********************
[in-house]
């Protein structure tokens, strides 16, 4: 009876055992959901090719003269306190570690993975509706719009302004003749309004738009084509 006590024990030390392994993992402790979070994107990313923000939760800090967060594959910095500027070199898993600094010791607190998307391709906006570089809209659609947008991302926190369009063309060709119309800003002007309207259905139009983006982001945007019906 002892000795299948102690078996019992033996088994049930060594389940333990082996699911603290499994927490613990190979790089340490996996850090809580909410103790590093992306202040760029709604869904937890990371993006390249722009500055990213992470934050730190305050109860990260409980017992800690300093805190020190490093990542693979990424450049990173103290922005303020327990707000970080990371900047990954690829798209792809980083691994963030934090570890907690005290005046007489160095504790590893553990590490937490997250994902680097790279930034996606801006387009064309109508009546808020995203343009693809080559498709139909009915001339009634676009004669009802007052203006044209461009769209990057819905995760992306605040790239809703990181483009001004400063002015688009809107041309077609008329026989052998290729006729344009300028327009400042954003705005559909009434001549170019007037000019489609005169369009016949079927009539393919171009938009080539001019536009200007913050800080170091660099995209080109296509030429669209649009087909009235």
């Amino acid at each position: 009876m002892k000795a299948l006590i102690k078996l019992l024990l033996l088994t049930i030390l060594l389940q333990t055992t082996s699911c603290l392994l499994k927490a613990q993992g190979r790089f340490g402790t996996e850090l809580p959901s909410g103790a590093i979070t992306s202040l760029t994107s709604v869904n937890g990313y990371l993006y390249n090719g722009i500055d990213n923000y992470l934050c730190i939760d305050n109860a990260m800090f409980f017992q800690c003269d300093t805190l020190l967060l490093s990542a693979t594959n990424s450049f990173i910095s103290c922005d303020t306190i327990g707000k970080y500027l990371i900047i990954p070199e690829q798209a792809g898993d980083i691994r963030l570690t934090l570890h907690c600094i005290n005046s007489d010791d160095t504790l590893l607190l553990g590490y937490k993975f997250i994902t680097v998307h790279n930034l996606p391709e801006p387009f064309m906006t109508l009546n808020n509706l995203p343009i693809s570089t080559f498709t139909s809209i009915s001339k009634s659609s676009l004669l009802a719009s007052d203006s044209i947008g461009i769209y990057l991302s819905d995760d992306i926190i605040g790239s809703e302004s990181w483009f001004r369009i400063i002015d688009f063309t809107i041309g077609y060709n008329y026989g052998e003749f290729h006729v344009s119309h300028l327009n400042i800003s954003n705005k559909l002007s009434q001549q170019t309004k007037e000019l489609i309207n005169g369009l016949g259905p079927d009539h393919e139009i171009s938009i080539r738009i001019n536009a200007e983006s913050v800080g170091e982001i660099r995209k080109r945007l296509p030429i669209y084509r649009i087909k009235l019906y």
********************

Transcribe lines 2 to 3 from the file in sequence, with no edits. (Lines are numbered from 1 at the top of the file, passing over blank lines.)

């Protein structure tokens, strides 16, 4: 009876055992959901090719003269306190570690993975509706719009302004003749309004738009084509 006590024990030390392994993992402790979070994107990313923000939760800090967060594959910095500027070199898993600094010791607190998307391709906006570089809209659609947008991302926190369009063309060709119309800003002007309207259905139009983006982001945007019906 002892000795299948102690078996019992033996088994049930060594389940333990082996699911603290499994927490613990190979790089340490996996850090809580909410103790590093992306202040760029709604869904937890990371993006390249722009500055990213992470934050730190305050109860990260409980017992800690300093805190020190490093990542693979990424450049990173103290922005303020327990707000970080990371900047990954690829798209792809980083691994963030934090570890907690005290005046007489160095504790590893553990590490937490997250994902680097790279930034996606801006387009064309109508009546808020995203343009693809080559498709139909009915001339009634676009004669009802007052203006044209461009769209990057819905995760992306605040790239809703990181483009001004400063002015688009809107041309077609008329026989052998290729006729344009300028327009400042954003705005559909009434001549170019007037000019489609005169369009016949079927009539393919171009938009080539001019536009200007913050800080170091660099995209080109296509030429669209649009087909009235």
């Amino acid at each position: 009876m002892k000795a299948l006590i102690k078996l019992l024990l033996l088994t049930i030390l060594l389940q333990t055992t082996s699911c603290l392994l499994k927490a613990q993992g190979r790089f340490g402790t996996e850090l809580p959901s909410g103790a590093i979070t992306s202040l760029t994107s709604v869904n937890g990313y990371l993006y390249n090719g722009i500055d990213n923000y992470l934050c730190i939760d305050n109860a990260m800090f409980f017992q800690c003269d300093t805190l020190l967060l490093s990542a693979t594959n990424s450049f990173i910095s103290c922005d303020t306190i327990g707000k970080y500027l990371i900047i990954p070199e690829q798209a792809g898993d980083i691994r963030l570690t934090l570890h907690c600094i005290n005046s007489d010791d160095t504790l590893l607190l553990g590490y937490k993975f997250i994902t680097v998307h790279n930034l996606p391709e801006p387009f064309m906006t109508l009546n808020n509706l995203p343009i693809s570089t080559f498709t139909s809209i009915s001339k009634s659609s676009l004669l009802a719009s007052d203006s044209i947008g461009i769209y990057l991302s819905d995760d992306i926190i605040g790239s809703e302004s990181w483009f001004r369009i400063i002015d688009f063309t809107i041309g077609y060709n008329y026989g052998e003749f290729h006729v344009s119309h300028l327009n400042i800003s954003n705005k559909l002007s009434q001549q170019t309004k007037e000019l489609i309207n005169g369009l016949g259905p079927d009539h393919e139009i171009s938009i080539r738009i001019n536009a200007e983006s913050v800080g170091e982001i660099r995209k080109r945007l296509p030429i669209y084509r649009i087909k009235l019906y």